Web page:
The number one most ignored news story this year is the reappearance of genocide.
And as was the case with every genocide of the twentieth century, we refuse to look the monster dead in the eye:
The Syrian siege, starvation and bombardment of cities looks like genocide.
The ISIS videos of hundreds of terrified young Iraqis being carried in the backs of trucks, laid down like logs, and systematically shot in the head looks like genocide.
The recent ethnic cleansing of Muslims from the Central African Republic, coupled with Hutu-style machete mob murders and occasional acts of cannibalism, similarly looks like genocide.
And then, of course, there is Gaza.
The capacity to commit genocide might be best framed as a social disease that spreads from group to group and is passed from one generation to the next. The Germans who forced Herero natives into the desert of Namibia in 1904, and over the course of the next three years sought to exterminate them all in the first genocide of the twenty-first century, later passed their disease onto others. It is quite likely the advisors they sent to Turkey, who oversaw their genocide of Armenians, had some role in the Herero genocide. And somehow, the disease reappeared in the Nazis two generations later.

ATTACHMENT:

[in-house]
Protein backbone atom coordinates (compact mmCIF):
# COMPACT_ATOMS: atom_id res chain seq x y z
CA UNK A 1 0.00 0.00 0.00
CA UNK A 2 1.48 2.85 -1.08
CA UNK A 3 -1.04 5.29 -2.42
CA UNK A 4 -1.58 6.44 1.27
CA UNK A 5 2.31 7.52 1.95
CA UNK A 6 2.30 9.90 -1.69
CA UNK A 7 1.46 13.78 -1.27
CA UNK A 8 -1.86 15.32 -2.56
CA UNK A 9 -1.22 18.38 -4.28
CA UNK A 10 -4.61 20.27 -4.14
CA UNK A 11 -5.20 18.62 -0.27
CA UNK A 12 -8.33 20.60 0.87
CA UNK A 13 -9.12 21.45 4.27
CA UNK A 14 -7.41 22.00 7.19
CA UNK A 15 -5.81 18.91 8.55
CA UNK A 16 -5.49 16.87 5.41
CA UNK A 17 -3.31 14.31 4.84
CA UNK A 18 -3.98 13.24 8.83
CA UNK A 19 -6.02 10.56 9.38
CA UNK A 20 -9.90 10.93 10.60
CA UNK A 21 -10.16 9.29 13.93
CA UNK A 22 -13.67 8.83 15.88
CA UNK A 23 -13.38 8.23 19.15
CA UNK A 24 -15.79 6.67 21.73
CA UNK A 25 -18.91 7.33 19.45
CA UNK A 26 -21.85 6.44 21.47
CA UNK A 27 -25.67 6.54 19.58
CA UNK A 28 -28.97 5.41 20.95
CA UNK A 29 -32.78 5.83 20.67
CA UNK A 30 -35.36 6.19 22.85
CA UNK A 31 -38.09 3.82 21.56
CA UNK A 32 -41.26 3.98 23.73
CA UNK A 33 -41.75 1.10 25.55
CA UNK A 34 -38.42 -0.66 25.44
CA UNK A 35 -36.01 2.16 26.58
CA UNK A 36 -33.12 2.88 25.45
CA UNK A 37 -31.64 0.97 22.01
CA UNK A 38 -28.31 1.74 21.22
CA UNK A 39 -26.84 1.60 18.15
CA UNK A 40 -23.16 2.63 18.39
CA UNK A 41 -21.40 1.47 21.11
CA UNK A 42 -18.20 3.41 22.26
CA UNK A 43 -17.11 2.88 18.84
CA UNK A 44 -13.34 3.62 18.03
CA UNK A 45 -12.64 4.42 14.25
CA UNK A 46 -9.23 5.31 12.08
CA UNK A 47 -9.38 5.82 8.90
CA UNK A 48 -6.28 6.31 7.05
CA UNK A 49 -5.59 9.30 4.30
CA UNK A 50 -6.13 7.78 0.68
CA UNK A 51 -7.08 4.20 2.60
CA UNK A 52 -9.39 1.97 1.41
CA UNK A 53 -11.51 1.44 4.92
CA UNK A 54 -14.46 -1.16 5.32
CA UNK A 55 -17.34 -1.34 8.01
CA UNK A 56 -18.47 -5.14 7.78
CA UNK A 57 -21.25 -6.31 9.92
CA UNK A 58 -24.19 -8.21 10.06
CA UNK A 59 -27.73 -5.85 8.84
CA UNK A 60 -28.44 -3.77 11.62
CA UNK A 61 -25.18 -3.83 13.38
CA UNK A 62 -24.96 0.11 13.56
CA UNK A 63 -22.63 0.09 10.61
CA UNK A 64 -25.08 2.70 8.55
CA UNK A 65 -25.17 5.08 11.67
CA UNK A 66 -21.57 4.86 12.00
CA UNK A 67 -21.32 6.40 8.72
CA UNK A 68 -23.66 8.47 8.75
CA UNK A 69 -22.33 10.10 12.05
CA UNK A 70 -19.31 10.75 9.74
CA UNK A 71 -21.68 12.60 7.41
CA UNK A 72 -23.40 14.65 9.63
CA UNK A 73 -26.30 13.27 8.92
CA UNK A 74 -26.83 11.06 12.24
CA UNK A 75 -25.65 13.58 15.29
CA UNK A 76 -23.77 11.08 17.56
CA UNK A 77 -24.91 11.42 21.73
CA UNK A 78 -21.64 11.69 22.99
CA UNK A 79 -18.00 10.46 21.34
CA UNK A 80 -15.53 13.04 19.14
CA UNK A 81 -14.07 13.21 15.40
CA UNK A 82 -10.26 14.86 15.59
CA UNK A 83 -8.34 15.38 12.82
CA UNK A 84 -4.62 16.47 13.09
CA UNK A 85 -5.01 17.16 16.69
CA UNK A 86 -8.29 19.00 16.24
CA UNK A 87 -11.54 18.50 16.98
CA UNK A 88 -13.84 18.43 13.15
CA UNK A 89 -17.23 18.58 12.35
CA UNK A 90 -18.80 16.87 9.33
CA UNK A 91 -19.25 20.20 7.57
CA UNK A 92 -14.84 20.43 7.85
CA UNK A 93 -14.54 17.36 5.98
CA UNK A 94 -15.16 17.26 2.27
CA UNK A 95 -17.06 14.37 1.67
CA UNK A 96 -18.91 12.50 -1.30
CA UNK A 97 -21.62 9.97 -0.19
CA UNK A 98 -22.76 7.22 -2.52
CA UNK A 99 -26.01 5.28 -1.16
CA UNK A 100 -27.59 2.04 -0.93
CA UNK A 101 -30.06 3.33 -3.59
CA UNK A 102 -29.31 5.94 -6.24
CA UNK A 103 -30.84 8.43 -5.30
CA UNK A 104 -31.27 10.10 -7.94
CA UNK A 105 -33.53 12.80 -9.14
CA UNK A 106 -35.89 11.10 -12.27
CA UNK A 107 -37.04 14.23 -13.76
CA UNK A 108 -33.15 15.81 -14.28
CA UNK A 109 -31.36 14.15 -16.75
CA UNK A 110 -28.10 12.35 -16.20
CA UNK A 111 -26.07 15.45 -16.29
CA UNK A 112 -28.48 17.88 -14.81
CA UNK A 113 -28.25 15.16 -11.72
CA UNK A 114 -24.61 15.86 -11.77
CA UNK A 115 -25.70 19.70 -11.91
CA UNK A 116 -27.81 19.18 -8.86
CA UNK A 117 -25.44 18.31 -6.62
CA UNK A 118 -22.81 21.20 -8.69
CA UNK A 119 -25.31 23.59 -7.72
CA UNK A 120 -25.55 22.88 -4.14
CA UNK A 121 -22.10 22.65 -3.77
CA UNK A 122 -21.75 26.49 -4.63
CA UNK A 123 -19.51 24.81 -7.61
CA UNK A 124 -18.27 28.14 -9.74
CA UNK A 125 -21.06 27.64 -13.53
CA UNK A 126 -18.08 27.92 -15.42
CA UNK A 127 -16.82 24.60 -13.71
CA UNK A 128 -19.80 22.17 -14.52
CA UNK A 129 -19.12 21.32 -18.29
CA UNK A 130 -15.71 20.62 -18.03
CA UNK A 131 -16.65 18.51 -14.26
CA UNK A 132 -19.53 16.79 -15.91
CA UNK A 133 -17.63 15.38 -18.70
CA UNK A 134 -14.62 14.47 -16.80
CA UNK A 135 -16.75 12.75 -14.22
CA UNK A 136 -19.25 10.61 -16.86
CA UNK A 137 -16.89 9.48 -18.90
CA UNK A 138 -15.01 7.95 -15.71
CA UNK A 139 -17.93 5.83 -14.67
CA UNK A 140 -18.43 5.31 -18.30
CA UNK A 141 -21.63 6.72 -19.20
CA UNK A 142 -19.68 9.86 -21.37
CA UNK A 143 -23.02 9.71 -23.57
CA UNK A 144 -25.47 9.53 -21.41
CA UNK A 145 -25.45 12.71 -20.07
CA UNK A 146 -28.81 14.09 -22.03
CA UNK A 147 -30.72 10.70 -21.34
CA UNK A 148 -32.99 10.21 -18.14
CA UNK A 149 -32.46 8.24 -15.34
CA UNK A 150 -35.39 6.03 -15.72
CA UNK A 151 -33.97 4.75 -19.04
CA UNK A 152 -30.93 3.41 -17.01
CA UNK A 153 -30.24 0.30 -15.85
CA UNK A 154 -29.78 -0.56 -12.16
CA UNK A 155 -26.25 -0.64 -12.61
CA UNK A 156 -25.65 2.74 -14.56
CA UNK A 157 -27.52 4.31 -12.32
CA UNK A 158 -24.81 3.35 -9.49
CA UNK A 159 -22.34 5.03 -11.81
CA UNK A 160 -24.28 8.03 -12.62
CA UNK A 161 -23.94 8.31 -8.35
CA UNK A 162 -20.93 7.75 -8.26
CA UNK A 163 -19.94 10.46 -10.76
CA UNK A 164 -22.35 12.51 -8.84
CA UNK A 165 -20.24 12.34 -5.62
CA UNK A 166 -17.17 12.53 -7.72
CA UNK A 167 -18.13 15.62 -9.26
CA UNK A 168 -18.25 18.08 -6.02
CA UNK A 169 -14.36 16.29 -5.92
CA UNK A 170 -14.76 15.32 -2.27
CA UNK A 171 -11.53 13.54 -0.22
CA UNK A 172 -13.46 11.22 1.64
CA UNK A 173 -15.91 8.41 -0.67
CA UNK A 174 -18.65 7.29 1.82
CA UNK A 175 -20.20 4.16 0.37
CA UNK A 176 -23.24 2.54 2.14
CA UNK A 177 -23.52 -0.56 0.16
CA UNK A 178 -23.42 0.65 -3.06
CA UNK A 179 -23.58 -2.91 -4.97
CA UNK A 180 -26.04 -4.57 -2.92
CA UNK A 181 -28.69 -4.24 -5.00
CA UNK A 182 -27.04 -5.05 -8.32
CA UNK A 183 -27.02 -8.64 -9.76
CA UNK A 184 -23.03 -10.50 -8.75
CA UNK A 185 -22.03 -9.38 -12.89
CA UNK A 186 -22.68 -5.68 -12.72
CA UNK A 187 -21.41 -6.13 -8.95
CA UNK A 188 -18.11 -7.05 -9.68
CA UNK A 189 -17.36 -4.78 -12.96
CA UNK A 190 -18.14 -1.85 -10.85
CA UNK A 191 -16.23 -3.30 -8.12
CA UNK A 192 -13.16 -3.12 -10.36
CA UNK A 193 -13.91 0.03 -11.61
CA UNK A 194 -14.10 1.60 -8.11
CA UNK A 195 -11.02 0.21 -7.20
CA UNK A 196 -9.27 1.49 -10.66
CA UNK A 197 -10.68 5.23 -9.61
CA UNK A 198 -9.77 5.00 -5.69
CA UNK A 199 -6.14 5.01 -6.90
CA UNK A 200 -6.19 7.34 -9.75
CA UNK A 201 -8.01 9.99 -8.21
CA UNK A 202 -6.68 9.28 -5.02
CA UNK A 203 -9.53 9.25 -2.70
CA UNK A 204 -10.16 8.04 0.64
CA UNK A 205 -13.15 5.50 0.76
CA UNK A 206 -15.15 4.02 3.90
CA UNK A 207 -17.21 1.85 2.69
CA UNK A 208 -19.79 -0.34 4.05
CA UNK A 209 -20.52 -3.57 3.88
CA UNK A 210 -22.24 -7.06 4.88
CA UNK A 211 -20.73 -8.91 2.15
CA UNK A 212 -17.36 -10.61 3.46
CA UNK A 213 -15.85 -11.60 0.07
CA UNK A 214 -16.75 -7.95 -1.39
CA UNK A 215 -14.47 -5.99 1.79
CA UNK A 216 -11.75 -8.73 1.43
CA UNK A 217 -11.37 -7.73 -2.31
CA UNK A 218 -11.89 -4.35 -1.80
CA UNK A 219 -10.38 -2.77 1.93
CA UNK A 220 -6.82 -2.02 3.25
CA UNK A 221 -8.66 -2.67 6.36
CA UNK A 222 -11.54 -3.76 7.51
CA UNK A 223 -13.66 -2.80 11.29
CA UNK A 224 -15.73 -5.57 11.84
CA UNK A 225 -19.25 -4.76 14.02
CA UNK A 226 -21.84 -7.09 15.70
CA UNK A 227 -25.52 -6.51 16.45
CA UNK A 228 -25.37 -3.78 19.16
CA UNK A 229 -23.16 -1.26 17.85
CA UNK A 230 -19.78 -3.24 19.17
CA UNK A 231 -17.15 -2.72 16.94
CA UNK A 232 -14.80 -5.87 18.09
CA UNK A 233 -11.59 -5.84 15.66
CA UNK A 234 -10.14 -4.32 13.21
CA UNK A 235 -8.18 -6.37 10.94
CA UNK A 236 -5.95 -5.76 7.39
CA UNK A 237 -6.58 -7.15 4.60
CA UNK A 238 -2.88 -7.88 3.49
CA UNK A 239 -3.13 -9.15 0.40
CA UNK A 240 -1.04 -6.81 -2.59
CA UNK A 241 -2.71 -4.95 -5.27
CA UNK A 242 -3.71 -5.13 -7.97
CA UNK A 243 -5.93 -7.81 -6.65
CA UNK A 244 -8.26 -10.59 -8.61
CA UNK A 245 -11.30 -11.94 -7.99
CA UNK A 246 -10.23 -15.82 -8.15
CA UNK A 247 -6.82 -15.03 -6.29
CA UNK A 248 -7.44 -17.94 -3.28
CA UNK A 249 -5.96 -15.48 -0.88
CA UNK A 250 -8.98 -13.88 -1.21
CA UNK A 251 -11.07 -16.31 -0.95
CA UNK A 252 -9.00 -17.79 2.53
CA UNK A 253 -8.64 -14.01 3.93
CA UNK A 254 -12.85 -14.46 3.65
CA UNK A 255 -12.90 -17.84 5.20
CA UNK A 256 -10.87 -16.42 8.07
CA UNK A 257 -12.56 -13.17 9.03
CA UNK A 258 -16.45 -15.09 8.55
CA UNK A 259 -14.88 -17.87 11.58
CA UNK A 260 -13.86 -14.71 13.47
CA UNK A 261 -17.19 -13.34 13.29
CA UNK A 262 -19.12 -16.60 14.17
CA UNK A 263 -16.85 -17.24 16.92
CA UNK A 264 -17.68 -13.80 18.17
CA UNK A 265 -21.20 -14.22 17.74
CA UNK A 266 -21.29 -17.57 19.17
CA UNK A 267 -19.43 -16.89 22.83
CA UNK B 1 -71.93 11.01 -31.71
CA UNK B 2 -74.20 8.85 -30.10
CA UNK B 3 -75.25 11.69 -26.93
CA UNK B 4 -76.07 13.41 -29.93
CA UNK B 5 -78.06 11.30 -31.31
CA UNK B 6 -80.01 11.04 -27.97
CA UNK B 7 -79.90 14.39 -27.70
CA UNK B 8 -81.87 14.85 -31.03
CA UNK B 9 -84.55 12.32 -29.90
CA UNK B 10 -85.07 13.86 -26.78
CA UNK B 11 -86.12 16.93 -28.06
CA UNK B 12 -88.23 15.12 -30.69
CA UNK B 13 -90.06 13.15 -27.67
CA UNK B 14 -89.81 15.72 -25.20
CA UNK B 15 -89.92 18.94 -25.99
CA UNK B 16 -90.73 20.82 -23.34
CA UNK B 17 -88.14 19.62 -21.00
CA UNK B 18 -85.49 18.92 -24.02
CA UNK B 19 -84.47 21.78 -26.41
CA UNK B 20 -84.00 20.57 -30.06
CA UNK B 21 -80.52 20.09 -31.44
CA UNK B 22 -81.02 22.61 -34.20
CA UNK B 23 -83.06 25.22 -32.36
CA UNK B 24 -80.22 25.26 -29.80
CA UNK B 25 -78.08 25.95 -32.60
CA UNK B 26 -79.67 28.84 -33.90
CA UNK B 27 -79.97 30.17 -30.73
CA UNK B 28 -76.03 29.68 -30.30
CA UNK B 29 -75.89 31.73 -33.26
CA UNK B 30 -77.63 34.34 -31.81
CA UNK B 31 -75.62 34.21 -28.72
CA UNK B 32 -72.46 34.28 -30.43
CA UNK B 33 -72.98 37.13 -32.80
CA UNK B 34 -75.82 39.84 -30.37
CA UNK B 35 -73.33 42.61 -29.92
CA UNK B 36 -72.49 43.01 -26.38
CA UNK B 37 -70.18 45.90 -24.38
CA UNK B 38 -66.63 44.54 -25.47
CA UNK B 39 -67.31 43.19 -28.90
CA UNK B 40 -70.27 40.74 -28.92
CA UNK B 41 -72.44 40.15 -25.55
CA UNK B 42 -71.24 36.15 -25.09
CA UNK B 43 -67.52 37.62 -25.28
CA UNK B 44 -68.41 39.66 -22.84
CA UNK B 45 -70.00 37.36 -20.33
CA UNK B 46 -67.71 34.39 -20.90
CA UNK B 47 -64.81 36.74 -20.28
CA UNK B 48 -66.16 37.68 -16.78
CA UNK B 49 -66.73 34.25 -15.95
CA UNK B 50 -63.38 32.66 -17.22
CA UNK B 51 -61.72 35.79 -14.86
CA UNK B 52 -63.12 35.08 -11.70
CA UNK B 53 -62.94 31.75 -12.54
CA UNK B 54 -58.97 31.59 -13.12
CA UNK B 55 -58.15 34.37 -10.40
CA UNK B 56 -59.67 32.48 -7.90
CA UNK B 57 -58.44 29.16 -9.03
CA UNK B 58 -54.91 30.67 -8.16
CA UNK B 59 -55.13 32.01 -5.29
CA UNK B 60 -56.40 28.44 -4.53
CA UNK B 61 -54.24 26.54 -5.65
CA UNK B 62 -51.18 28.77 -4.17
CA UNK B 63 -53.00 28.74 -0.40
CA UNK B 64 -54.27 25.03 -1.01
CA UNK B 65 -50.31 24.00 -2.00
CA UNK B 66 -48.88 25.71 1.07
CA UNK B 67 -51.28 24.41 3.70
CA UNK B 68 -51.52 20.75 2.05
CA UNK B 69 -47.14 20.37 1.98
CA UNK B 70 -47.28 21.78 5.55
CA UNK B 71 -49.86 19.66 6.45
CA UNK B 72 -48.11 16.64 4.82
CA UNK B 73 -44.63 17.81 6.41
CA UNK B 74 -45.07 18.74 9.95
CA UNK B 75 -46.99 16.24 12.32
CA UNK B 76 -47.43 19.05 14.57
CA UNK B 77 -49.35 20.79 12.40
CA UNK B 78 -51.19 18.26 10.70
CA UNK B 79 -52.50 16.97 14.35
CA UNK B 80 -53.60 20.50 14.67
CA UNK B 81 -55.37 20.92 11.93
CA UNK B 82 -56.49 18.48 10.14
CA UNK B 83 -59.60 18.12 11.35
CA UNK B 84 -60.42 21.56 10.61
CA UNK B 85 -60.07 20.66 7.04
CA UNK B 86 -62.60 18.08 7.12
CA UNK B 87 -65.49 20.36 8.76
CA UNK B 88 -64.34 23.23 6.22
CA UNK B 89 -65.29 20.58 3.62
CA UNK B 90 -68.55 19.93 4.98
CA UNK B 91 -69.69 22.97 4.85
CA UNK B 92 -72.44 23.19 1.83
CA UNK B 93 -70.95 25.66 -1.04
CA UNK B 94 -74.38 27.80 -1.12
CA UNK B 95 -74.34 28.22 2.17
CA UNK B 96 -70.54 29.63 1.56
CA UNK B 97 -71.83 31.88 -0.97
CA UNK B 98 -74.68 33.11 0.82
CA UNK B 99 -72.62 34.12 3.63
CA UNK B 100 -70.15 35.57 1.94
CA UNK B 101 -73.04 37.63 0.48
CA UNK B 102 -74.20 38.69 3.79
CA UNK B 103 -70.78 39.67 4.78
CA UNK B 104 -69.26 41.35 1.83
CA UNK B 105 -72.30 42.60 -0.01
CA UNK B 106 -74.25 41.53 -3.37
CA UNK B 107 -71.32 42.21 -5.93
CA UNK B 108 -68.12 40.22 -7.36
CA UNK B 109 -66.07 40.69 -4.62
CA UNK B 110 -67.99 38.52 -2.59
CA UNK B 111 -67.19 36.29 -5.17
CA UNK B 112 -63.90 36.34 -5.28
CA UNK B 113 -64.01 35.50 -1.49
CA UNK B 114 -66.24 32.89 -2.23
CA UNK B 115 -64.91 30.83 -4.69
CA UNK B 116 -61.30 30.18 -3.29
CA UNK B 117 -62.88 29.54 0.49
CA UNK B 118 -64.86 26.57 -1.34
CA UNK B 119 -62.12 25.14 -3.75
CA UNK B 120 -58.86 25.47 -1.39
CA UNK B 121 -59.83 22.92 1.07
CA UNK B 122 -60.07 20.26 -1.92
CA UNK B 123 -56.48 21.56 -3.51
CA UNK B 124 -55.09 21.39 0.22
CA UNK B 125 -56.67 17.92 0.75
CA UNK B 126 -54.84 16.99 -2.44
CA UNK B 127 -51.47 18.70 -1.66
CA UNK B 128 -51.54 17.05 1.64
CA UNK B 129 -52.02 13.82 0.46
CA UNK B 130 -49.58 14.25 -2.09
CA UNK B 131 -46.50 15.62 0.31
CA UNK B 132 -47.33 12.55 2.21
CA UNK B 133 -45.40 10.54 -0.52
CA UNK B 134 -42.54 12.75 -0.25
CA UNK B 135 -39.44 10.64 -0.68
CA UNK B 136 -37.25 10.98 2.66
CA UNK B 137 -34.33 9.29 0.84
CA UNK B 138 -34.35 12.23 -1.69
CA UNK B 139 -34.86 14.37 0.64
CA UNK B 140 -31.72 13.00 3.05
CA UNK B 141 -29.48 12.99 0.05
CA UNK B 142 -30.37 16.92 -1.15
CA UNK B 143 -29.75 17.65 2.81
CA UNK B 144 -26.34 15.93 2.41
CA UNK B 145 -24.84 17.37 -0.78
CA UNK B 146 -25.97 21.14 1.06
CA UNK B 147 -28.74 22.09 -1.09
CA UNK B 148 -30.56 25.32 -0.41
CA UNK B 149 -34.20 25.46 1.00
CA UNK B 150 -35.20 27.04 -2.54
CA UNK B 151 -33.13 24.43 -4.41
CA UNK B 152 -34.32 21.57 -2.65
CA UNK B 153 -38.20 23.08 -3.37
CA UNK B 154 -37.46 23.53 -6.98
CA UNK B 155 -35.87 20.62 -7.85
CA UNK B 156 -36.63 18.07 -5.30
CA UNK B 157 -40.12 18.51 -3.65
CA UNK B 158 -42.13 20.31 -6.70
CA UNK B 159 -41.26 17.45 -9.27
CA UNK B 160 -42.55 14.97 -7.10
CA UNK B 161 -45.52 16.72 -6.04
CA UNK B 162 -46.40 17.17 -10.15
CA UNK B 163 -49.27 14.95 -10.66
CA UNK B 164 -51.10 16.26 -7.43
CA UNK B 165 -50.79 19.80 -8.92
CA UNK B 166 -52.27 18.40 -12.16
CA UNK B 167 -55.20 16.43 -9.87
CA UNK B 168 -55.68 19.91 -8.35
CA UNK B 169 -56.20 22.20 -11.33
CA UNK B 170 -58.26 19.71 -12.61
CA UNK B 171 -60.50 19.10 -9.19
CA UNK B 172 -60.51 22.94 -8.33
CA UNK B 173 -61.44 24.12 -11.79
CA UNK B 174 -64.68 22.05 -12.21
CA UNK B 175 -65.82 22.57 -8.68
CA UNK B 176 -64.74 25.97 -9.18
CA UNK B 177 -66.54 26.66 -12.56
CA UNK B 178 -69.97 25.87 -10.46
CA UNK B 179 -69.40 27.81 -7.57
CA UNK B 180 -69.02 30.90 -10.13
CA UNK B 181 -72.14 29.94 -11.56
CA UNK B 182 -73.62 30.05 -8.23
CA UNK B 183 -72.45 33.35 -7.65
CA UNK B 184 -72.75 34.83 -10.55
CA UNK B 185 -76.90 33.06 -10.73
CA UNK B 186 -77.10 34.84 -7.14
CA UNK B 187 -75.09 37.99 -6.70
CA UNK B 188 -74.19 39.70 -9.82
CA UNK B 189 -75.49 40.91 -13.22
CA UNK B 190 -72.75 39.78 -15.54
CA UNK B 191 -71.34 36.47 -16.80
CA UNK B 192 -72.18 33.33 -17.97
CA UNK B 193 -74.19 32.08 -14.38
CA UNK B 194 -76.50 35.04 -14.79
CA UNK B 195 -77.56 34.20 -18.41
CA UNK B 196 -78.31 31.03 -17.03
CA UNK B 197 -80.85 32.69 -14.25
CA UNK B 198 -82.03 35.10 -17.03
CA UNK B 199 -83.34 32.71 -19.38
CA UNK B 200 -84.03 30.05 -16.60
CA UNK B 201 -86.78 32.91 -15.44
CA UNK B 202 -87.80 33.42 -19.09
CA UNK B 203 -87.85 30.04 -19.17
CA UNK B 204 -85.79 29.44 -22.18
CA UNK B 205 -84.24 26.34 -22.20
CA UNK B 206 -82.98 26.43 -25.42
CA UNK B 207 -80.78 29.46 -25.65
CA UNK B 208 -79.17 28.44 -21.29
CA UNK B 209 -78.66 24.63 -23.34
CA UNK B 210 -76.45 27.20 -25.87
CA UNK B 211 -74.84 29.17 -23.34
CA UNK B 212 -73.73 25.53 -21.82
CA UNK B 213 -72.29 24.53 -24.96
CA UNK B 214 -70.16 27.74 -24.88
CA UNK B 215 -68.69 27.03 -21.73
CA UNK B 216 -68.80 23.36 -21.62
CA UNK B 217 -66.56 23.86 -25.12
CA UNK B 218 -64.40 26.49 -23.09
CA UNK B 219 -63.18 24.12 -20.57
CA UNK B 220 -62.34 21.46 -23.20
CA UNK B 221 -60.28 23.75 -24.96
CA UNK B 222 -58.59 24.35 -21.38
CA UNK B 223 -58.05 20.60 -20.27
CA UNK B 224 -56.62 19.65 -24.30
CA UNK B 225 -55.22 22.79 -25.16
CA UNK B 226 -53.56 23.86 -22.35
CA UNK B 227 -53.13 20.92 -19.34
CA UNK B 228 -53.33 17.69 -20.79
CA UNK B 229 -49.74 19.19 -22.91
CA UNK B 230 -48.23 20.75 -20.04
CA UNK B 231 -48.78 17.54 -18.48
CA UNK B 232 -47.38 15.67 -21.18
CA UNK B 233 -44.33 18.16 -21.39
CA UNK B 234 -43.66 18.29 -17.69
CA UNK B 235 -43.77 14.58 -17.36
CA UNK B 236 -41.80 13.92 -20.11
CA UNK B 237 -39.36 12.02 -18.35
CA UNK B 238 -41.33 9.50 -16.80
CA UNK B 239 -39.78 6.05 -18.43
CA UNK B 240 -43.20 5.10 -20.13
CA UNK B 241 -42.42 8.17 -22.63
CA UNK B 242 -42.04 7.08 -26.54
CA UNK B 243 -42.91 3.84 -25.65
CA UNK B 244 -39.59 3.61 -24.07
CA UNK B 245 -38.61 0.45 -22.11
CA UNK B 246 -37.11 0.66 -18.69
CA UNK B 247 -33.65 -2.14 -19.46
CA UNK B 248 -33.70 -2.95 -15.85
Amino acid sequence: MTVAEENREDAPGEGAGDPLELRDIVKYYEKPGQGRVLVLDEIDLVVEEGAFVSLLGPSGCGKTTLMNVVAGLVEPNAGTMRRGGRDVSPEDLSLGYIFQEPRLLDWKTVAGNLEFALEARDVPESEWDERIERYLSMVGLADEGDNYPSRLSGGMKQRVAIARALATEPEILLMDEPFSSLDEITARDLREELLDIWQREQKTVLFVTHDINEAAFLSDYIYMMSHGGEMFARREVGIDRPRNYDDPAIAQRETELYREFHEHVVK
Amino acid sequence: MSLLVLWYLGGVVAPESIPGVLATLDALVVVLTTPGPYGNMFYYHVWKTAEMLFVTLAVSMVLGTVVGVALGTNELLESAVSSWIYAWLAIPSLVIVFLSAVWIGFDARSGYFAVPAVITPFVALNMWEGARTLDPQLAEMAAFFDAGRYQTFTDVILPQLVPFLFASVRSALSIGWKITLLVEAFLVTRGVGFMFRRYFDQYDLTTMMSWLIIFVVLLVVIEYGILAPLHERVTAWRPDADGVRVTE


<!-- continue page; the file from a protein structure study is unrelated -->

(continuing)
Genocide is passed not only from perpetrator to perpetrator; it can also be passed onto observers who fear for their own safety. Genocides also tend to spread in times of war, when there is carnage all around and more can slip through the radar.